A possible change of mind
The unselective anti-GMO battle line is a dead end, a lost cause, but those who defend it often believe they are fighting for a fundamental pillar of environmentalism and take such opposition as an important symbol: ‘The attitude a person adopts to GMO crops is the badge of loyalty that they show in
choosing one side’.
Yet, a few cases of reconsideration allow some cracks in the dogmatism: ‘Caution is reasonable. What needs to be rethought, however, is blanket opposition to the very idea of GMOs’.
Dave Hanson, an historic environmental leader and activist from California, says: ‘if the proposals for agri-food genetic improvement come from public research at a university, I think we will see some really interesting potential solutions with recombinant DNA that could show all kinds of benefits in health and agriculture and other things. So baby and bathwater are separate’; this shows a welcome ability to make distinctions.
Another situation shows that the hard-core anti-GMO front is not completely monolithic. It is well known that the increasing single-crop extensions of (‘non-GMO’) palm oil in South-Eastern Asia are realised at the expense of primeval forests; some companies are developing methods of synthetic biology (genetic engineering of algae through DNA sequences which are not taken from other organisms but are created ad hoc) to produce oil which is economically competitive with that from environmen tally invasive plantations.
An activist who for years has led the defence of tropical environments, says: ‘Palm oil has been such an extreme disaster for forests, and the environment more general ly, that if these synthetic organisms can produce large volumes of vegetable oil, we should celebrate them’. In stead, environmentally ‘bipolar’ organizations are putting forward their protests. If we were to find in nature a variety of algae that does the job, then those who are free of bias would have no concern about the related research into synthetic genes being abandoned; just as no-one should complain if, we argue, the current palm trees, which are not GMO, had their DNA recombined to produce double the oil while saving farmable land or virgin forests.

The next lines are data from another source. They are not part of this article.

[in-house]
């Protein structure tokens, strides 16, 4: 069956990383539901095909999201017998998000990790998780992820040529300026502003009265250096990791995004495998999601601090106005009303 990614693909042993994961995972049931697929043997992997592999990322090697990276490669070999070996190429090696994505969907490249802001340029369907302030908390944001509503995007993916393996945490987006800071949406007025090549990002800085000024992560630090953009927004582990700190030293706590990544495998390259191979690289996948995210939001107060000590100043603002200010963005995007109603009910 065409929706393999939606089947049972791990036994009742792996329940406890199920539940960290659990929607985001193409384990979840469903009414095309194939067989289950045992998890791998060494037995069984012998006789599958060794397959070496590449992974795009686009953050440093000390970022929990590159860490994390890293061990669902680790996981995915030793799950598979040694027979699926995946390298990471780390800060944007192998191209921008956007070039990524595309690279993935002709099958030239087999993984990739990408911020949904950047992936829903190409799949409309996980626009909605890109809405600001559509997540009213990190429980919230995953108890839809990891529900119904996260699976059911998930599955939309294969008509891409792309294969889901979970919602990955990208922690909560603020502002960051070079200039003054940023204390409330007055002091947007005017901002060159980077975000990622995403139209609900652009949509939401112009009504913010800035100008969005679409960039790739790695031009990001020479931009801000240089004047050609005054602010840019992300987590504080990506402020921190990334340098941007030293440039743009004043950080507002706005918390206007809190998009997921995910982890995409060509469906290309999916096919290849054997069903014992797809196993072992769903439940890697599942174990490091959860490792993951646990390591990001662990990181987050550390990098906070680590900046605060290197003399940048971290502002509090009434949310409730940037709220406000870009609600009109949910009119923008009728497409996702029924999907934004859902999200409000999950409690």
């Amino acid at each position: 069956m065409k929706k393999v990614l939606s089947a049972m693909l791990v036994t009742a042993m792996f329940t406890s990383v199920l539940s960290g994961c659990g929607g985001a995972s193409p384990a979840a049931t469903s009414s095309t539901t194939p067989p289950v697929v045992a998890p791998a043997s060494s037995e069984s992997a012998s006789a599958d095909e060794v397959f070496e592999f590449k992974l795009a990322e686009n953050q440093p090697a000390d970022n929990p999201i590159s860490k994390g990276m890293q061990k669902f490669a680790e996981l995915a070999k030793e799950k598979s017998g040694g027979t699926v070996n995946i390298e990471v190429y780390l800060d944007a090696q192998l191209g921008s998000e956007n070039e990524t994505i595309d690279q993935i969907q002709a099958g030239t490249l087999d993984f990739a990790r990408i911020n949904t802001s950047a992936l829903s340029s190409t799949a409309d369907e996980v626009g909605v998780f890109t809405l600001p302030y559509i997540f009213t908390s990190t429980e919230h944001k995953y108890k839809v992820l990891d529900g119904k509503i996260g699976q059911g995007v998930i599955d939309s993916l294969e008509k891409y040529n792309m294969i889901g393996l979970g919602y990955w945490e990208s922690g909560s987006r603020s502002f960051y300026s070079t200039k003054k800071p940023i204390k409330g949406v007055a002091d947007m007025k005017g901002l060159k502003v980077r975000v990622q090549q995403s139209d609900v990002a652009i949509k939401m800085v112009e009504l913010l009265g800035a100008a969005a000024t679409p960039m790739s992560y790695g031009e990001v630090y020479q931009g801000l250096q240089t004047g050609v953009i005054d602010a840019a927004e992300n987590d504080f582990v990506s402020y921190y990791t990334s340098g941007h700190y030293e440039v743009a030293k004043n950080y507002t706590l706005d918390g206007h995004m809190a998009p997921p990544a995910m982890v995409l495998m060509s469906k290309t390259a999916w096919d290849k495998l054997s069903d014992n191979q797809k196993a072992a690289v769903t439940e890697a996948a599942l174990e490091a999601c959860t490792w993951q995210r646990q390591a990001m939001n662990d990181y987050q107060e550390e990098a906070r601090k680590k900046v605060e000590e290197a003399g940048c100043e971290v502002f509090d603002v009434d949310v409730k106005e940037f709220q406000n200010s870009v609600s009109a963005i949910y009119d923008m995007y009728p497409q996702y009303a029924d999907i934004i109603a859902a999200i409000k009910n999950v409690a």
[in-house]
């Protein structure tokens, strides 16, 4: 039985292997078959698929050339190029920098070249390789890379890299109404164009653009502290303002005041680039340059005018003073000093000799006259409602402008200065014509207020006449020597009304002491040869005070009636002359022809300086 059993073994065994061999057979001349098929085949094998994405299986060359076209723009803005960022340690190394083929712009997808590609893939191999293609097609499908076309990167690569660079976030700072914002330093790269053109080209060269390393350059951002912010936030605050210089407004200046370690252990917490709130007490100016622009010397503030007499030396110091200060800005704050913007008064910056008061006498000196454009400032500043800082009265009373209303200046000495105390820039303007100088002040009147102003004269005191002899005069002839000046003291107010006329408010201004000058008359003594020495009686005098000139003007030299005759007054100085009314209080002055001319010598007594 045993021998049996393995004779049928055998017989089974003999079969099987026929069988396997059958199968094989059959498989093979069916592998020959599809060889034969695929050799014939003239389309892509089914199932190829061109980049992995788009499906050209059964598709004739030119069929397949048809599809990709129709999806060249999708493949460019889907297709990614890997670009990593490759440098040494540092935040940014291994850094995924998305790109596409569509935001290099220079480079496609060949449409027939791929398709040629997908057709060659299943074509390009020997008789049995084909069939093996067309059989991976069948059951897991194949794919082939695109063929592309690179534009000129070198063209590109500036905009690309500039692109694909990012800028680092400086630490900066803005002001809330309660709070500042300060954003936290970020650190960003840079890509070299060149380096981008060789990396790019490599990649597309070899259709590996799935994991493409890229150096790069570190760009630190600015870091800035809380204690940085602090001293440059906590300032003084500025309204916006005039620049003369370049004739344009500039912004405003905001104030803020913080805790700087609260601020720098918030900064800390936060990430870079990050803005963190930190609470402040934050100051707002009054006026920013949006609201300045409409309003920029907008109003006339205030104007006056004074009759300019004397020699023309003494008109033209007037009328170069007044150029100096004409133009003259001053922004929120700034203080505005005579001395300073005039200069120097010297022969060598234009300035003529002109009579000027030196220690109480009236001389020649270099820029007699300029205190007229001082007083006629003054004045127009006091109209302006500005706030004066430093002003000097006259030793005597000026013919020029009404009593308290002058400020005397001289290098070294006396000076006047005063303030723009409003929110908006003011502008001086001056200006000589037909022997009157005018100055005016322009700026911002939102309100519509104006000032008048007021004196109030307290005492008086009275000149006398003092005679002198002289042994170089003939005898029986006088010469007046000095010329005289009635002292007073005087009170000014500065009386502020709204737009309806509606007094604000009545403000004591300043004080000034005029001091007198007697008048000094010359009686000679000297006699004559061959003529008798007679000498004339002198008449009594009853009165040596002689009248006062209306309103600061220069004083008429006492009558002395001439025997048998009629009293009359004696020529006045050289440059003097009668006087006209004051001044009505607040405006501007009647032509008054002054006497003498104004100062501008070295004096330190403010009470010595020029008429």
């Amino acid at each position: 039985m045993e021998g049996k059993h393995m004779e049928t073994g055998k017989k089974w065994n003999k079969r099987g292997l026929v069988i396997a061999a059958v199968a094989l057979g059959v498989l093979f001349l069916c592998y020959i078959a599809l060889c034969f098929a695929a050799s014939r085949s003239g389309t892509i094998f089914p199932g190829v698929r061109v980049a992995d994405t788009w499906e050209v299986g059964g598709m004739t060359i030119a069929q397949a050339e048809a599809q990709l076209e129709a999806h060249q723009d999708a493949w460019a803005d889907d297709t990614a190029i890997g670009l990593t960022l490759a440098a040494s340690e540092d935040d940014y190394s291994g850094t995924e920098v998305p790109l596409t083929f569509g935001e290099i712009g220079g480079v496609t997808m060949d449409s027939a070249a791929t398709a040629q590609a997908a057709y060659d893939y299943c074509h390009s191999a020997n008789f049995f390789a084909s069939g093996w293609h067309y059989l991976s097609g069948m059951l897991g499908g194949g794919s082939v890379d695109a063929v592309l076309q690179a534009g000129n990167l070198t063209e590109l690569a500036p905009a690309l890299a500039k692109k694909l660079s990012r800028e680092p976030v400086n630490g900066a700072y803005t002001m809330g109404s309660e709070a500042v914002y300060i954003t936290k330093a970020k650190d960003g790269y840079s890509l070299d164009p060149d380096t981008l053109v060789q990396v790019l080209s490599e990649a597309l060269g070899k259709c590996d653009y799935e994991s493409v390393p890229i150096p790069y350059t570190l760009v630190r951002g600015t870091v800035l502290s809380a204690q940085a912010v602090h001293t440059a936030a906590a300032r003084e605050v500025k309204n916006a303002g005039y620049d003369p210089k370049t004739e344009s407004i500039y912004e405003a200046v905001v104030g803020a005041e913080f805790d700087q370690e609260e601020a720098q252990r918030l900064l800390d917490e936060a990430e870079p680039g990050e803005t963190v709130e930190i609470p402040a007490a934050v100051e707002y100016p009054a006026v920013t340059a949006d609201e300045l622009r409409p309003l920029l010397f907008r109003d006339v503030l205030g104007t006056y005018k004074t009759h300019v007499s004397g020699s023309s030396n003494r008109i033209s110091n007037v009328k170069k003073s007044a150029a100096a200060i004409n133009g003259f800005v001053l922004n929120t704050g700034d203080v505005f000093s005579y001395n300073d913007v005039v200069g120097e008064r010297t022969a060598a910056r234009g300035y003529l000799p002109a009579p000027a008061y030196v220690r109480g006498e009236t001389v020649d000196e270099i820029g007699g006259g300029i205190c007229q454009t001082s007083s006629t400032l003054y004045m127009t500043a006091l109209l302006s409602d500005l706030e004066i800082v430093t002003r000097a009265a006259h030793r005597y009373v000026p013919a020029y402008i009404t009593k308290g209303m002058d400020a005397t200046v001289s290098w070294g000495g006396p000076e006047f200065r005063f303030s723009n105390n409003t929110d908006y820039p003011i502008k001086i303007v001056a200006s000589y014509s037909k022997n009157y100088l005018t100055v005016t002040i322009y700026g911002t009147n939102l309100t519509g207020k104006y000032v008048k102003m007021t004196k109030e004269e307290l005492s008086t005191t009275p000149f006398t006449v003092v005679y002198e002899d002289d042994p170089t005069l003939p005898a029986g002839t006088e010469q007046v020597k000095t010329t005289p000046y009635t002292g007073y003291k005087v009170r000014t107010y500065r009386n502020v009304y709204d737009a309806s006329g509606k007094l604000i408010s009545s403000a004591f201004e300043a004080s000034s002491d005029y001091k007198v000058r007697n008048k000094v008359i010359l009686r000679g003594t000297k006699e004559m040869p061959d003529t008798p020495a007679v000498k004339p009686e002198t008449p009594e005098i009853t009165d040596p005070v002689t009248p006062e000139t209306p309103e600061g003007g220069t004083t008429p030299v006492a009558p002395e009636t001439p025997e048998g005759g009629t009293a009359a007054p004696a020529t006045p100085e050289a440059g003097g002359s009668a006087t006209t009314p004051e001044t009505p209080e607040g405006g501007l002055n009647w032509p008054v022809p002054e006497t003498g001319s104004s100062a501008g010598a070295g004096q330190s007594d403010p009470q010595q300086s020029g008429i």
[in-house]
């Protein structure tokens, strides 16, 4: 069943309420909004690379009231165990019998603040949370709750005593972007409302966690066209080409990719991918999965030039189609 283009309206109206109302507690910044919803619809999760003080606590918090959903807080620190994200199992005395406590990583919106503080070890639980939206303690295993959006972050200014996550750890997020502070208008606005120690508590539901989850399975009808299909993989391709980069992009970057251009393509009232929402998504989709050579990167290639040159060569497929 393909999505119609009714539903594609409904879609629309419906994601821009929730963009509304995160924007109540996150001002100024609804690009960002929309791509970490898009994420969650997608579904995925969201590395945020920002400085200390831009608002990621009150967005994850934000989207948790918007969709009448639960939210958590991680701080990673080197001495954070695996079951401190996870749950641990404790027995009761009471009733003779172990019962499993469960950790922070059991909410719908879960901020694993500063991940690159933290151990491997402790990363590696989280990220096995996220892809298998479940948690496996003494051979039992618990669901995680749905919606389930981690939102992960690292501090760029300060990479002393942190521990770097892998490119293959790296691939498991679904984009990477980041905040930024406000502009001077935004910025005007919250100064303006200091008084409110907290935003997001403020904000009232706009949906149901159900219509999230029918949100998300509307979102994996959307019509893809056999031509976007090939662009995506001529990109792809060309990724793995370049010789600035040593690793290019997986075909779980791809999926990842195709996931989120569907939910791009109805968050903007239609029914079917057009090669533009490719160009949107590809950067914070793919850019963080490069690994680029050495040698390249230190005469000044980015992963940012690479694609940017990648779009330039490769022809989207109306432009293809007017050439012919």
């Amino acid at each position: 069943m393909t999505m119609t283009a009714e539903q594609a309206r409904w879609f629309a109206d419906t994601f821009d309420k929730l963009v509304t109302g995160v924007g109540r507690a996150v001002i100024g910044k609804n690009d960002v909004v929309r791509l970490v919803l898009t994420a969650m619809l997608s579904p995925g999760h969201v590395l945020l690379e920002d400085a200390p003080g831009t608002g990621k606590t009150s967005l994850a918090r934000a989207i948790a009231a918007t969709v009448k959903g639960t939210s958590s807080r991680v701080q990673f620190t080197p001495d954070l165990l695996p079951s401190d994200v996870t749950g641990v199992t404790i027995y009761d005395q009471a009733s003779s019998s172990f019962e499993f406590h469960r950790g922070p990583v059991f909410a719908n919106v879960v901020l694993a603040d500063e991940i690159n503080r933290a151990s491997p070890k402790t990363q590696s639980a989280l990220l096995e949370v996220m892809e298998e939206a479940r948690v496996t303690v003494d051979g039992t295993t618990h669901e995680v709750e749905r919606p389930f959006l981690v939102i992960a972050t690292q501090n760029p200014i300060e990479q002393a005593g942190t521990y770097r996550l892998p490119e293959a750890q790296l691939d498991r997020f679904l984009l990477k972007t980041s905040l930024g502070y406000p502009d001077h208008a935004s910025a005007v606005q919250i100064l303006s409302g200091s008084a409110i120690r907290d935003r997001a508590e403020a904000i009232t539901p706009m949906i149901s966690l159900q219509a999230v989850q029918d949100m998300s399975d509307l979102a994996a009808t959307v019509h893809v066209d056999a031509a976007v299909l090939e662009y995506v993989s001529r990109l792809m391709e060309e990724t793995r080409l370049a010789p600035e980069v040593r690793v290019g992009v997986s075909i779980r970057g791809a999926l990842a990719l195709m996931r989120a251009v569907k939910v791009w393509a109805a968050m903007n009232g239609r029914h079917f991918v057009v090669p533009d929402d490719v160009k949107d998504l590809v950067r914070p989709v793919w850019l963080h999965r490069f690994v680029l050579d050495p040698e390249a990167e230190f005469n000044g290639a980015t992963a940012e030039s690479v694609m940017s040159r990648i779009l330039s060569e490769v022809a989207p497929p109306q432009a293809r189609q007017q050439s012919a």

GMO is an intellectual weed, a mind-polluting meme that should have never been created; it is time to bury this semantic trap and its related wrong-headed policies, for the benefit of environmental movements worldwide and societies at large.
Dr. Giovanni Tagliabue is an independent researcher based in Italy who studies and reports on the philosophy of life sciences and political science. He specializes in epistemological, socio-political and legislative aspects of agricultural biotechnologies and is the recipient of the 2017 Innoplanta Science Prize.
A version of this article was originally published in Ethics in Science and Environmental Politics and has been republished here with permission.